February 20, 2017
Filed under Student Art Corner
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My initial reaction to Dr. Martin Luther’s King Jr.’s “I Have A Dream” speech was heartwarming and heartbreaking. It was amazing viewing him (online) at the Lincoln Memorial where he addressed thousands and thousands of civil rights supporters. It awakens our consciousness to be mindful of everyone’s human dignity. But it is heartbreaking to see that on January 20 of this year (2017), it was declared that America would be “great again” and those words have been put on hold. What was seen a month ago at our Capitol is nothing compared to what happened there on August 28, 1963. King’s speech reminds us to never lose hope, despite the reasons for pessimism in our country today.
If the crowd or the location had been different, King’s rhetoric would have changed. The place where the speech took place was ideal. Being at the Lincoln Memorial was a reminder of the emancipation of slaves. If 100 years ago (1863) many enslaved people were free in certain states thanks to Abraham Lincoln, the 1963 government could end racial segregation and discrimination against African-Americans. The crowd was composed of a large number of blacks who operated with a flag of peace. The only people that were arrested were four white people. The peaceful, unified demonstration gave force and authority to King’s words.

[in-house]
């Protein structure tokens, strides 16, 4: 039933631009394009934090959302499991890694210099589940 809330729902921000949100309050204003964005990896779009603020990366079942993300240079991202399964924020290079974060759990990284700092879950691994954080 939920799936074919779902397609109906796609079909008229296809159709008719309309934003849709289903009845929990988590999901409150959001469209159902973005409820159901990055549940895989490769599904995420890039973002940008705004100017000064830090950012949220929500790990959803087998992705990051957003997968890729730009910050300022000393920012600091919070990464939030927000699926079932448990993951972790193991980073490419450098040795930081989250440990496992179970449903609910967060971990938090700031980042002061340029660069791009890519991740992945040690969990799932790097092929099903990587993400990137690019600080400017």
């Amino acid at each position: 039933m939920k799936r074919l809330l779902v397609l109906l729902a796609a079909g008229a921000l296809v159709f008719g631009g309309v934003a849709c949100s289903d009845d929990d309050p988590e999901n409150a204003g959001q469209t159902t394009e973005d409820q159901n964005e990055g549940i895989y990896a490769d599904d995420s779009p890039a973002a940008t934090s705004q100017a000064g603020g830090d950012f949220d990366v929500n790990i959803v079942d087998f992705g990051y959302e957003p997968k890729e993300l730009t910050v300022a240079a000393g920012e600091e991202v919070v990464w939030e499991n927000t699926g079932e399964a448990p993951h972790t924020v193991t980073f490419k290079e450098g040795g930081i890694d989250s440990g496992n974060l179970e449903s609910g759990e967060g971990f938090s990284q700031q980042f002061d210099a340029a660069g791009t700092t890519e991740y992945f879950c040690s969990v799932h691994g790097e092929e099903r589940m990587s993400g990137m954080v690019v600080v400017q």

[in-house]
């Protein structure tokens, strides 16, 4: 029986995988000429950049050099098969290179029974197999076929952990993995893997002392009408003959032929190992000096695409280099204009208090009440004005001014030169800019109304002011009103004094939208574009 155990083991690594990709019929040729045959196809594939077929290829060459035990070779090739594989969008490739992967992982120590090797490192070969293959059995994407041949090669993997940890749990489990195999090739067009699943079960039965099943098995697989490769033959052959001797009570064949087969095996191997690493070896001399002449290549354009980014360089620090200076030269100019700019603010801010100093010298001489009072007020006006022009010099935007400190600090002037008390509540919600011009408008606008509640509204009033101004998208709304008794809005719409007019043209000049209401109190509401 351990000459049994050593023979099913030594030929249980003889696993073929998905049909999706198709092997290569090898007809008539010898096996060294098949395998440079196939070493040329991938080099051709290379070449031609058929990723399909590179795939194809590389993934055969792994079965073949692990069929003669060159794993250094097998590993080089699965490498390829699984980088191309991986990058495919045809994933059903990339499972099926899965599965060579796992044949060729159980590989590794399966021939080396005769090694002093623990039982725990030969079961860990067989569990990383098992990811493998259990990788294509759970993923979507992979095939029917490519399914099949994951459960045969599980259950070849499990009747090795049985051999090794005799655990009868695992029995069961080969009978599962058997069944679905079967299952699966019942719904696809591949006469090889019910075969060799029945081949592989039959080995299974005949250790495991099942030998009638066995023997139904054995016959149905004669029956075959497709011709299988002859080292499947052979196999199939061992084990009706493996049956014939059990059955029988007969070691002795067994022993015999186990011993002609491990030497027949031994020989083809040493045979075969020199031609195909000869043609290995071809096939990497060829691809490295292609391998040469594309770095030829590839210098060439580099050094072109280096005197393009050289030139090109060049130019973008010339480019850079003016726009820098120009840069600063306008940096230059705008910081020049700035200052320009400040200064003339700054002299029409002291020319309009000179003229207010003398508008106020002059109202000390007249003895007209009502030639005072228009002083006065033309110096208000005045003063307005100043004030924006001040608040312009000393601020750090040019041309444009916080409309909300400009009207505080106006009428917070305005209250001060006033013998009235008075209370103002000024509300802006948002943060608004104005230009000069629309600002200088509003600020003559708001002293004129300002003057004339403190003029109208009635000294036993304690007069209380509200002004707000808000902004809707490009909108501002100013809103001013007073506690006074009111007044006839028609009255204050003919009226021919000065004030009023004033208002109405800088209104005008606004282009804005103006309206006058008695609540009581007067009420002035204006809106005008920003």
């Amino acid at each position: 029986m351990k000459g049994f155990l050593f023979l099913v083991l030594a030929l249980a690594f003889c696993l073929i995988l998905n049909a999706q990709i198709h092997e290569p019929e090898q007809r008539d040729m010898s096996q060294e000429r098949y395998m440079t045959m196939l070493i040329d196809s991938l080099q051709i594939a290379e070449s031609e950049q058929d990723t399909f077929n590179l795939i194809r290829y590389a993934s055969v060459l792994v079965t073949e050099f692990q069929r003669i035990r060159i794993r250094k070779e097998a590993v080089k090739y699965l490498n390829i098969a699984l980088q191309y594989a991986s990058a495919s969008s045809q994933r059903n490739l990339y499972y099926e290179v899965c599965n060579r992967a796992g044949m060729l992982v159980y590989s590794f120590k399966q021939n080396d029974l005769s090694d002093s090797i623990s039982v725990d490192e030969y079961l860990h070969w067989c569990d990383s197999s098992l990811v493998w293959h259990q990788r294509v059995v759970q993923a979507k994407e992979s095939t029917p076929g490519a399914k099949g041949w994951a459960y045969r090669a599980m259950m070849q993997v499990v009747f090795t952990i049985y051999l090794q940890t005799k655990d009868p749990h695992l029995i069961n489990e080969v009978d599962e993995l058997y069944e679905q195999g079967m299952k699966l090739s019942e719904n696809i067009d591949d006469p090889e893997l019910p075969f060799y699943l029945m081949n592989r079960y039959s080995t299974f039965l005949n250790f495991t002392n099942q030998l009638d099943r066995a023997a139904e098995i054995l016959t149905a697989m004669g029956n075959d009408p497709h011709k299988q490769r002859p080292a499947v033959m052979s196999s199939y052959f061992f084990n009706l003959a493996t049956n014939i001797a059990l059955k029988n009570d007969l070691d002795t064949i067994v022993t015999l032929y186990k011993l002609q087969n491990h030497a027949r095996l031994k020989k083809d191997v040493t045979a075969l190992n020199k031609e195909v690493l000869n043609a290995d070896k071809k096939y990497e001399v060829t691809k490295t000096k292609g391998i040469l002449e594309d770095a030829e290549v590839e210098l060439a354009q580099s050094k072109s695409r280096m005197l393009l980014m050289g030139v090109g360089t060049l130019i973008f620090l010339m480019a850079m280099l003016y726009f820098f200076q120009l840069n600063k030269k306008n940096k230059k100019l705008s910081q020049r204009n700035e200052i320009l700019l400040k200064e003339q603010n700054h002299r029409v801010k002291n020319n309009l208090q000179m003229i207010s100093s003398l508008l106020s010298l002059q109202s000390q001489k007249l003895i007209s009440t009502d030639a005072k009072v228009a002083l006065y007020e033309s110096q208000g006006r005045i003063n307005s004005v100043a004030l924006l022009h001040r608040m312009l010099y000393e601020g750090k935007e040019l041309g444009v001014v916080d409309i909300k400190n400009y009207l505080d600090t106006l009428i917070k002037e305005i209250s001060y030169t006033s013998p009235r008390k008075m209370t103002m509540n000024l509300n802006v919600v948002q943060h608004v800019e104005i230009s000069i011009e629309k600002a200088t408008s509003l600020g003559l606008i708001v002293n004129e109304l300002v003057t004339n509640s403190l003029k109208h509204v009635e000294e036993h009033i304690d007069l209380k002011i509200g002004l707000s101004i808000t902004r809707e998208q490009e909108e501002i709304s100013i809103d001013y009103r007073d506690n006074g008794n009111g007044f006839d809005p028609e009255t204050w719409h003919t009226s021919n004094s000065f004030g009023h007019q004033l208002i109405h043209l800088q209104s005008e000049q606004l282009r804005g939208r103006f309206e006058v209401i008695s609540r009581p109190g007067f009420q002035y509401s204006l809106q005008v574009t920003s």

His speeches, “Beyond Vietnam” and “I Have a Dream” have similarities and differences. By proclaiming King’s opposition to the war in Vietnam, his objective was to inform and educate in a lecture style. With his speech “I Have a Dream,” he wanted to inspire and motivate black people in a way that they would feel connected and united. The similarity they have is that they both meet the needs of that particular moment in history making the speeches timeless.
I believe “I Have a Dream” had stronger rhetoric because it employed repetition, metaphor, and simile. His voice and dictation were very precise to deliver the speech. We may not forget that he was viewed and heard by many on television and the radio. Although very controversial, “Beyond Vietnam” portrays more evidence because it directly challenged the president (and many of his colleagues in the civil rights movement). In this speech, King recounts the history of the Vietnamese battle and compares Americans to Germans in Europe. A speech that is well prepared and evidence-based. In my personal opinion, I consider “I Have A Dream” as being the most powerful and compelling speech. Why? Simply put, it touches my heart everytime I hear or read it. It expresses our hopes, dreams, fears, and aspirations in any given moment of our lives. It comes to live especially when we look for strong leaders who will unite a nation instead of dividing it.